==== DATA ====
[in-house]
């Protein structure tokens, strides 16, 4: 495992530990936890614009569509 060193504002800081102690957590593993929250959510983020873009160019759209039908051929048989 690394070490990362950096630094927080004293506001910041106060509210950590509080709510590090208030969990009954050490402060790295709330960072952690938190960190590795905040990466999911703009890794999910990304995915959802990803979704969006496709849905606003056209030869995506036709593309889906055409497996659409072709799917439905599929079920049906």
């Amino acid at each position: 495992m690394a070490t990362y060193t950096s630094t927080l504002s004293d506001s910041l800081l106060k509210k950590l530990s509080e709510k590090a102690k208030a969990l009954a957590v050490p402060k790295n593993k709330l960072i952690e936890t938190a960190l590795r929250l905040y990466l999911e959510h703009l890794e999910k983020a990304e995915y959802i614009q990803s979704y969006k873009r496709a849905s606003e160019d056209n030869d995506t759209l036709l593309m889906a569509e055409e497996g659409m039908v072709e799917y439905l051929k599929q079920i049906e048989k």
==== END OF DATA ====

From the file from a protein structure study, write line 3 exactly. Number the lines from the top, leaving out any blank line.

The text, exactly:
């Amino acid at each position: 495992m690394a070490t990362y060193t950096s630094t927080l504002s004293d506001s910041l800081l106060k509210k950590l530990s509080e709510k590090a102690k208030a969990l009954a957590v050490p402060k790295n593993k709330l960072i952690e936890t938190a960190l590795r929250l905040y990466l999911e959510h703009l890794e999910k983020a990304e995915y959802i614009q990803s979704y969006k873009r496709a849905s606003e160019d056209n030869d995506t759209l036709l593309m889906a569509e055409e497996g659409m039908v072709e799917y439905l051929k599929q079920i049906e048989k």